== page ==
“Checking out tier one?” Pappas asked me.

I glanced at him. “Pretty much. I wasn’t expecting to see the wind and solar gear.”

“You’re thinking it’s tier one, how come they have tech that wasn’t around in 1830, right?” When I nodded, he laughed. “Outsiders always get hung up on that. Tier level just says what infrastructure gets paid for by county taxes. You can get whatever tech you want if it’s your own money.”

“What about a veepad?”

“Sure, as long as you don’t expect somebody else to pay for a metanet to make it work.”

I nodded again, conceding the point. “I get the sense that a lot of people here wouldn’t buy modern technology even if they could.”

“True enough. Some of that’s religious—we’ve got a lot of Amish and Mennonites here, and there’re also some newer sects along the same lines, Keelyites, New Shakers, that sort of thing. Some of it’s political—most of the people in the full-on Resto parties are just as much into low-tech in their own lives as they are in their politics. They learned that lesson from the environmentalists before the war—you know about those?”

It was my turn to laugh. “Yeah. I had some of them in my family when I was a kid. ‘I want to save the Earth, but not enough to stop driving my SUV.’”

“Bingo—and you know how much good that did. The Restos aren’t into that sort of hypocrisy, so a lot of them end up in low-tier counties and stick to simple tech.”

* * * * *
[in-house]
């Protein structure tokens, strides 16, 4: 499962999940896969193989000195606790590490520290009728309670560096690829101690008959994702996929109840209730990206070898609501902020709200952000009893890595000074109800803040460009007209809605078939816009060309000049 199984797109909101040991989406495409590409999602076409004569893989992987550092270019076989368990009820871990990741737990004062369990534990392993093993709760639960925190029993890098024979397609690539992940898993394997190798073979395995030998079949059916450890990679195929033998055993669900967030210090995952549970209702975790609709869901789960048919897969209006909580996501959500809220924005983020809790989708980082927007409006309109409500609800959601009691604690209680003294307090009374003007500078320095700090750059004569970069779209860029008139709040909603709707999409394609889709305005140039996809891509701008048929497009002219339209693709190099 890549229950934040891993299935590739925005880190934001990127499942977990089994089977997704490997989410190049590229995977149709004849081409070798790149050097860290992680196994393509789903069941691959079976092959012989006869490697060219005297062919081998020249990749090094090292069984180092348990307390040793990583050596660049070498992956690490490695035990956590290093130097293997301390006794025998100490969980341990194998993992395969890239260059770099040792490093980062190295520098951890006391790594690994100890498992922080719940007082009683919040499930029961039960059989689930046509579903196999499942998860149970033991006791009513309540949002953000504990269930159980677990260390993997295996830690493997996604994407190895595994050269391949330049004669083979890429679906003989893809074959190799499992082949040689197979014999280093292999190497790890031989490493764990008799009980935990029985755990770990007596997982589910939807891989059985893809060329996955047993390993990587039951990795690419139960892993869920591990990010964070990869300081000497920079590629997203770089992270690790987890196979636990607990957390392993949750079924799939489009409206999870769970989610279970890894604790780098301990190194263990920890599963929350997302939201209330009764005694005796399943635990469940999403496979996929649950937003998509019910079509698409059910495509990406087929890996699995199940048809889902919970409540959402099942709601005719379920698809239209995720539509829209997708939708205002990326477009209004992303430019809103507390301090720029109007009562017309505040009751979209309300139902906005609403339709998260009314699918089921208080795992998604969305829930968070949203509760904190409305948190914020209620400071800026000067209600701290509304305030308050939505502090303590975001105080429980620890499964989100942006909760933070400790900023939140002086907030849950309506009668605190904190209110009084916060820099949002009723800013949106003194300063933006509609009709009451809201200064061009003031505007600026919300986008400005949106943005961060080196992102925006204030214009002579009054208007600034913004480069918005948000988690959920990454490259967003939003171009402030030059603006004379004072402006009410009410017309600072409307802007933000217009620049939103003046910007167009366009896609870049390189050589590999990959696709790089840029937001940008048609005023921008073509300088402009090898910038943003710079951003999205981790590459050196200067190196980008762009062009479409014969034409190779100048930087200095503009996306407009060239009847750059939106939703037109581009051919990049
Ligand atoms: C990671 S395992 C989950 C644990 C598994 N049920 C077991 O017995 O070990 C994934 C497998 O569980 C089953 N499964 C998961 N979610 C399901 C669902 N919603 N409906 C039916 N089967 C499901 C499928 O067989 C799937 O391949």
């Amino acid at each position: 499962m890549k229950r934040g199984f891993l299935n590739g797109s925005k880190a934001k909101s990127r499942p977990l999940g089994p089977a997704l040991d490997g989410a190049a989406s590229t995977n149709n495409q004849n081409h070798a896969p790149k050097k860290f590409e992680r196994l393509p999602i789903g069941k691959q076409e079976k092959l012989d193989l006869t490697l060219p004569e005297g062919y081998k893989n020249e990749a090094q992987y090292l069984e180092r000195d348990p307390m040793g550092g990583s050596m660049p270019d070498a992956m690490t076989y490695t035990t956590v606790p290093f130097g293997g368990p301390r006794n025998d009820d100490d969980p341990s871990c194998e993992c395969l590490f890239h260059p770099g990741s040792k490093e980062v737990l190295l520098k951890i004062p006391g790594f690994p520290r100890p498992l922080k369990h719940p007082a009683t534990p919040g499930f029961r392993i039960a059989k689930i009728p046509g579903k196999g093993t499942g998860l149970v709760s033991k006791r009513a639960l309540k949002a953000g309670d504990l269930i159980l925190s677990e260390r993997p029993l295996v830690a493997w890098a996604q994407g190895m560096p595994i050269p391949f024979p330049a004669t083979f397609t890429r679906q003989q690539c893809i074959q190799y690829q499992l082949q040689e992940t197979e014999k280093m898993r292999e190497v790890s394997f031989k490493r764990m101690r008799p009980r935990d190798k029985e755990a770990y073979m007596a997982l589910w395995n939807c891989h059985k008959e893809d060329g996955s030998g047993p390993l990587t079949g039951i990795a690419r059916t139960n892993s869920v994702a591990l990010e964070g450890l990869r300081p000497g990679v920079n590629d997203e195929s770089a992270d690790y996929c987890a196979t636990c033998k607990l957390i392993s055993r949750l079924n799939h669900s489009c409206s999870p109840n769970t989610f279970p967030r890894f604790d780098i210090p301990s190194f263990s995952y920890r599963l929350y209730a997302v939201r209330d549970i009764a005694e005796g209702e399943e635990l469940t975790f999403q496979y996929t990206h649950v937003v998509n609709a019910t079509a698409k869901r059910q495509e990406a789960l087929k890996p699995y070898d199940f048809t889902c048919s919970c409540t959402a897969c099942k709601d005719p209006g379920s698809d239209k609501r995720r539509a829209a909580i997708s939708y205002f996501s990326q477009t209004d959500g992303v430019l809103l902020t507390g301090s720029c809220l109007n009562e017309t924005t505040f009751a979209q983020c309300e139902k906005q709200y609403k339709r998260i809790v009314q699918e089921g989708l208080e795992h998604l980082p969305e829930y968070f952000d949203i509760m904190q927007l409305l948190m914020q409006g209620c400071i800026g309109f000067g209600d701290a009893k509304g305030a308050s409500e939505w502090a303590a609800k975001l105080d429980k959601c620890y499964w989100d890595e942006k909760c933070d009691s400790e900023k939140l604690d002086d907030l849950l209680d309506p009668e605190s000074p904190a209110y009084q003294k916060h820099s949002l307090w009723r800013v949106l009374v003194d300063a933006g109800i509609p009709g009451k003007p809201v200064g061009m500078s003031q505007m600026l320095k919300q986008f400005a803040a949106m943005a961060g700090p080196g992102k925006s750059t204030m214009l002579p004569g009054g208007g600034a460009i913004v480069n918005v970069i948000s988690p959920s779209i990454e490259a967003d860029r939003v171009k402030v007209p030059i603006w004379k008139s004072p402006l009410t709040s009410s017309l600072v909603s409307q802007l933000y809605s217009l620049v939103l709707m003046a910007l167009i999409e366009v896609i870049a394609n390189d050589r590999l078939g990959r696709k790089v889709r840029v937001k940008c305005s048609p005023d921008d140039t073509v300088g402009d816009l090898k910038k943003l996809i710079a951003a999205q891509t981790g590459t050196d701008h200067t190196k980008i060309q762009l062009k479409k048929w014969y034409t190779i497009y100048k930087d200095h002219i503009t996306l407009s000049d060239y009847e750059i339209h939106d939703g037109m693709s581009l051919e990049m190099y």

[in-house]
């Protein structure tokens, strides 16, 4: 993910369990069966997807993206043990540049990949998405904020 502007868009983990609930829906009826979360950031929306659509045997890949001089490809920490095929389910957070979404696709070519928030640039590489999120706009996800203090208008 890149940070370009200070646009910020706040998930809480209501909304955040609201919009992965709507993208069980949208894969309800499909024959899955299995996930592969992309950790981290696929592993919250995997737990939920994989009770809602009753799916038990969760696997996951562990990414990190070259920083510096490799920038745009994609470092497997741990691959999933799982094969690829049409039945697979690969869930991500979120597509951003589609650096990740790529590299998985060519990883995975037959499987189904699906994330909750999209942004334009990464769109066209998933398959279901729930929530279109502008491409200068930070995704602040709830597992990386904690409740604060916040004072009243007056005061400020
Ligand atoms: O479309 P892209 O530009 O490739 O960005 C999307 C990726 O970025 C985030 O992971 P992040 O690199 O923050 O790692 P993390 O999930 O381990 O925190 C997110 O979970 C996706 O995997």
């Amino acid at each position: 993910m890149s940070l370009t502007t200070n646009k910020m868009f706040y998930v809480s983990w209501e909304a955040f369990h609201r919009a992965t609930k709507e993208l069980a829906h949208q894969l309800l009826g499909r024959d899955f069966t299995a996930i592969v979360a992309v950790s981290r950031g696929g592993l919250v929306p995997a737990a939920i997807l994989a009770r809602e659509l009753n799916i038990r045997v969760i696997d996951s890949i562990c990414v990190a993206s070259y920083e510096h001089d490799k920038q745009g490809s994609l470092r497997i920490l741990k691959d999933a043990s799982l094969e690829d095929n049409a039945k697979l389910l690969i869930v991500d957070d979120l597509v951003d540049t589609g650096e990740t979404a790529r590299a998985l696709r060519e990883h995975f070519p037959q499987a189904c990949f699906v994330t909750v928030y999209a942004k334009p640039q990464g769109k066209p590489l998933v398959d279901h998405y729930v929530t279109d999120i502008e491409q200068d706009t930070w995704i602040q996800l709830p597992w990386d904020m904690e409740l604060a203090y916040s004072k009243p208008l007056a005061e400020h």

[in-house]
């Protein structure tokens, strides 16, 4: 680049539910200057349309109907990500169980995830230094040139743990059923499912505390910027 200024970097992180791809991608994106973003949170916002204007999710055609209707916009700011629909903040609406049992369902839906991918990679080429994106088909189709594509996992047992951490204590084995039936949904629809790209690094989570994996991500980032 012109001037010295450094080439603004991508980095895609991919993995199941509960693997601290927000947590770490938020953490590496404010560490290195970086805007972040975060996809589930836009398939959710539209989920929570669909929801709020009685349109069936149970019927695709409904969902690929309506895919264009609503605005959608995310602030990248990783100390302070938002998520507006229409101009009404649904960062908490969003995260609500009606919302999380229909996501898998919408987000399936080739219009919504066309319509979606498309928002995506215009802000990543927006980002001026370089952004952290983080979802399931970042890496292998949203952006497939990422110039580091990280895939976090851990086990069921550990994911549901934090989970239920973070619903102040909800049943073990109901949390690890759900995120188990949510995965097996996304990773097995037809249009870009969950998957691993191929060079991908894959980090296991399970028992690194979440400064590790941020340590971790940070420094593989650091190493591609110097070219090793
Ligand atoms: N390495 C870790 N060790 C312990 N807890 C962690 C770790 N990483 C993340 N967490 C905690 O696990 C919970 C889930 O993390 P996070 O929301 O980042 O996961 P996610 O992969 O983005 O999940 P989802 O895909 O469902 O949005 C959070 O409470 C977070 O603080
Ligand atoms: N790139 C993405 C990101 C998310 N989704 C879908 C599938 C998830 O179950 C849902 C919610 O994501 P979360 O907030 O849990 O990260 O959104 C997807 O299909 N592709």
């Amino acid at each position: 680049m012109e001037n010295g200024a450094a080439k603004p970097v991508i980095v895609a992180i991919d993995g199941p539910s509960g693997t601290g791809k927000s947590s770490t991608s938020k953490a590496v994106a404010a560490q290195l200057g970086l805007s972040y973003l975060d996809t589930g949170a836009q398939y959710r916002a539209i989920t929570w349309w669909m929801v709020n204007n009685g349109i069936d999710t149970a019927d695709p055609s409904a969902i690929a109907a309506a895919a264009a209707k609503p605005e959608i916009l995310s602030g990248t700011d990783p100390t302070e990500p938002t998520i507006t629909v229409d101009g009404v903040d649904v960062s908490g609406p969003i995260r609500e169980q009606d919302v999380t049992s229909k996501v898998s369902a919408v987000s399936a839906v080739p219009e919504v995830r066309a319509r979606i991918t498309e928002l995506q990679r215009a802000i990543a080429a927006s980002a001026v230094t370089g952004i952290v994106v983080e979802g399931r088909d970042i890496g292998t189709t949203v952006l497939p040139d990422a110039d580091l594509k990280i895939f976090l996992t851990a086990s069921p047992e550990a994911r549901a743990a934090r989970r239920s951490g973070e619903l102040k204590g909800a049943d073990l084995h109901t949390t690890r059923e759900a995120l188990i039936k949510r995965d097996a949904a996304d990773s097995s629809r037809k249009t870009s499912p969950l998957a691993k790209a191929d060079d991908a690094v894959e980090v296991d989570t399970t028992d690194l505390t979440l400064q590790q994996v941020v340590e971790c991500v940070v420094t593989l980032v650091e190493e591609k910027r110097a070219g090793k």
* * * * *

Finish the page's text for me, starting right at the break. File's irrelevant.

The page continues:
“What do you think of that?”

“Me? I’m a city kid. I like nightlife, public transit—” He slapped one of the tires of his wheelchair.  “—smooth sidewalks. Tier one’s fun to visit but I’d rather live tier four or five.”

The train rattled through farmland for an hour or so, stopping once at a little place named Sherwood, before we reached Hicksville. The station there was even more rudimentary than the one at Defiance, just a raised platform and a long single-story building with a peaked roof alongside the track, but Pappas had no trouble maneuvering his wheelchair on the platform once we got off the train. “We’ll wait here,” he told me. “Once the crowd clears someone’ll meet us.”

He was right, of course. After a couple of minutes, as the train rolled westwards out of the station and the crowd started to thin, a young man in army uniform with corporal’s stripes on his sleeves wove his way toward us and saluted Pappas. “Colonel, sir,” he said, “good to see you.” To me:  “You’re Mr. Carr, right? Pleased to meet you. The jeep’s this way.”